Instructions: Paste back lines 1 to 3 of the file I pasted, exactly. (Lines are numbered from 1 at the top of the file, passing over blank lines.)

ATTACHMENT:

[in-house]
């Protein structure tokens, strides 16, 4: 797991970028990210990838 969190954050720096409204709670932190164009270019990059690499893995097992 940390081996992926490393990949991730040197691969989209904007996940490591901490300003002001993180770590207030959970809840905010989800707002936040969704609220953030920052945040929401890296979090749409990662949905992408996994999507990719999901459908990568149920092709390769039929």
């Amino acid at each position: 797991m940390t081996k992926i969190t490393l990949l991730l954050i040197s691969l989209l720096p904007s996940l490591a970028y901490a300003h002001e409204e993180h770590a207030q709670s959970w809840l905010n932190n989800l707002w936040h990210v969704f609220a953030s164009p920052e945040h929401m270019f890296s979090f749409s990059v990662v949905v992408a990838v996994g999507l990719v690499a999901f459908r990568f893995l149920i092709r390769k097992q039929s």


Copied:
[in-house]
């Protein structure tokens, strides 16, 4: 797991970028990210990838 969190954050720096409204709670932190164009270019990059690499893995097992 940390081996992926490393990949991730040197691969989209904007996940490591901490300003002001993180770590207030959970809840905010989800707002936040969704609220953030920052945040929401890296979090749409990662949905992408996994999507990719999901459908990568149920092709390769039929």
């Amino acid at each position: 797991m940390t081996k992926i969190t490393l990949l991730l954050i040197s691969l989209l720096p904007s996940l490591a970028y901490a300003h002001e409204e993180h770590a207030q709670s959970w809840l905010n932190n989800l707002w936040h990210v969704f609220a953030s164009p920052e945040h929401m270019f890296s979090f749409s990059v990662v949905v992408a990838v996994g999507l990719v690499a999901f459908r990568f893995l149920i092709r390769k097992q039929s």